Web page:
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Old 05-25-2014, 06:02 PM
 
9,577 posts, read 7,613,794 times
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Quote:
Originally Posted by pknopp View Post
Which would be wrong. It's up to a jury to not find someone guilty if the case wasn't proven within a reasonable doubt. Many are convicted by a plethora of circumstantial evidence.



Which is where our system does fail us in some cases. You are right that the system is set up pretty good. There are a few things I would change but the failure comes in when the rules and laws are not upheld. Two examples.

The case of David Westerfield is my biggest beef.

David Westerfield - Wikipedia, the free encyclopedia

It is supposed to be illegal for anyone in a trial to lie, including the lawyers. Westerfields lawyers lied in court. Nothing was done to them.

Then while not a trial, Lloyd Blankfein lied his ass off while under oath in from of a Congressional investigation. Indeed it's a tough argument to make that since Congress lies to us all the time that we shouldn't be able to lie in return but our laws have to be above that.

Proposed AIG Haircuts: Somebody's Lying [Goldman Sachs Group Inc, American International Group Inc] - Seeking Alpha

While we do have a pretty good system it is not always equally applied. Martha Stewart goes to prison for a relatively minor lie but Lloyd Blankfein has been richly rewarded for his.



IMO the only legitimate argument against the death penalty is that if it's wrong to kill someone, it's wrong to kill someone.
The end.
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Old 05-25-2014, 06:17 PM
 
Location: NJ
18,668 posts, read 18,082,578 times
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Quote:
Originally Posted by Velvet Jones View Post
Another example of p*ss poor job by the prosecution jury and low IQ jurors. If some had their way this guy would have been dead for years. While I generally don't have sympathy for murders, you need to actually make sure you have the right person.

Ryan Ferguson's parents 'feel vindicated' about thrown-out conviction - TODAY.com
In order to be comfortable with the DP, I'd favor automatic national lifetime bans and removal of all degrees/certs of any prosecutor , DA, etc involved in multiple cases where a DP sentence was granted, and than overturned (exempting cases overturned on technicalities).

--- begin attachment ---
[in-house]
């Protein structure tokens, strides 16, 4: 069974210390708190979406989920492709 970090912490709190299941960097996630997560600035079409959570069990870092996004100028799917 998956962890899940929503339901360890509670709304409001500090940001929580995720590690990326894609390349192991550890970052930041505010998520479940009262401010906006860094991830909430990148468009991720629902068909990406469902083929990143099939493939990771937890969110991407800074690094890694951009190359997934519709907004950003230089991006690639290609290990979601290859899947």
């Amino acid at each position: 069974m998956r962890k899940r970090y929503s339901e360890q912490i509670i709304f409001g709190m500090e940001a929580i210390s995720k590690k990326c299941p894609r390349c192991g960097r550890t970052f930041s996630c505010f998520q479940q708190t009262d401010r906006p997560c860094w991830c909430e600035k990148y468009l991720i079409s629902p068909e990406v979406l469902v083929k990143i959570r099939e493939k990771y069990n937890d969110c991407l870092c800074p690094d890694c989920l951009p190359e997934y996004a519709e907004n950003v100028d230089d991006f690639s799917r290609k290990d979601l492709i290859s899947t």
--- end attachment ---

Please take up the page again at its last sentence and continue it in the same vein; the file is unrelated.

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Old 05-25-2014, 09:10 PM
 
22,284 posts, read 12,955,131 times
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Quote:
Originally Posted by Seabass Inna Bun View Post
Indeed. Perhaps even dead forever.

And you're right. The simple fact that no legal system is flawless should be enough to make people think twice about capital punishment. That and the cost.
Yet, we allow abortion when no one is certain when a fetus becomes a human being.

But criminals we are willing to give the benefit of the doubt to.

What a FUBAR world we live in.
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Old 05-26-2014, 01:35 AM
 
Location: SoCal
5,902 posts, read 4,962,357 times
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Quote:
Originally Posted by PullMyFinger View Post
1. Yet, we allow abortion when no one is certain when a fetus becomes a human being.

2. But criminals we are willing to give the benefit of the doubt to.

3. What a FUBAR world we live in.
1. Not quite--the debate over the moral justifiability of abortion if a bit more complex than this. It's about personhood (rather than humanity--and No, the two are not the same) and about whose rights should take precedence.

2. I myself lean in opposition to abortion and oppose the death penalty except on demand/request.

3. FUBAR? Fvcked Up Beyond All Reason?
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Old 05-26-2014, 06:56 AM
 
18 posts, read 4,964 times
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Quote:
Originally Posted by pknopp View Post
No he admitted to it. Then in court his lawyers went through a list of people who they claimed could have done it including once again dragging her own mothers name through more mud.

They knew there was only one person who did it that none of these others could have done it. Of course lawyers will defend this and as I noted its one area where I would change our laws.

I would make it illegal to defend someone as innocent that you knew did it. Westerfields lawyers lied in court. None of the others mentioned could have done it as they knew he did it.
I gave evidence to support my view; you have given none.

Why do you believe, and with such absolute certainty, that a) Westerfield admitted to it, and b) his lawyers knew he did it?

You’ll have to refresh my memory, but who did his lawyers claim could have done it? I can’t think of anyone, except perhaps some unnamed and unknown stranger at the bar that evening who had witnessed the behavior of Danielle’s mother and her two girlfriends.

The perpetrator, whether Westerfield or someone else, would not have had free access to Danielle had the side garage door of the van Dam home not been left unlocked, and had the lock on the door between the garage and the house not been reversed - both of which were because of her parents’ activities. If nothing else, this was a salutary warning to parents of young children.

I don’t believe that his lawyers defended him as "innocent"; they defended him as "not guilty" - there is a difference. A defense lawyer’s job is to make the state prove its case, and that’s what they were trying to do. That’s the system. Maybe the system needs changing, but the point is that his lawyers didn’t break the present rules. I asked you to at least give some examples of lies they told, but you have failed to do so.

Prosecutors are also lawyers. Would you make it illegal for them to prosecute someone when they knew there was proof of the suspect’s innocence?
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Old 05-26-2014, 07:19 AM
 
Location: In the desert
3,958 posts, read 2,356,482 times
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I only believe in the death penalty after every single lead is exhausted & forensics have proven beyond a doubt that the accused is guilty. People lie or are mistaken.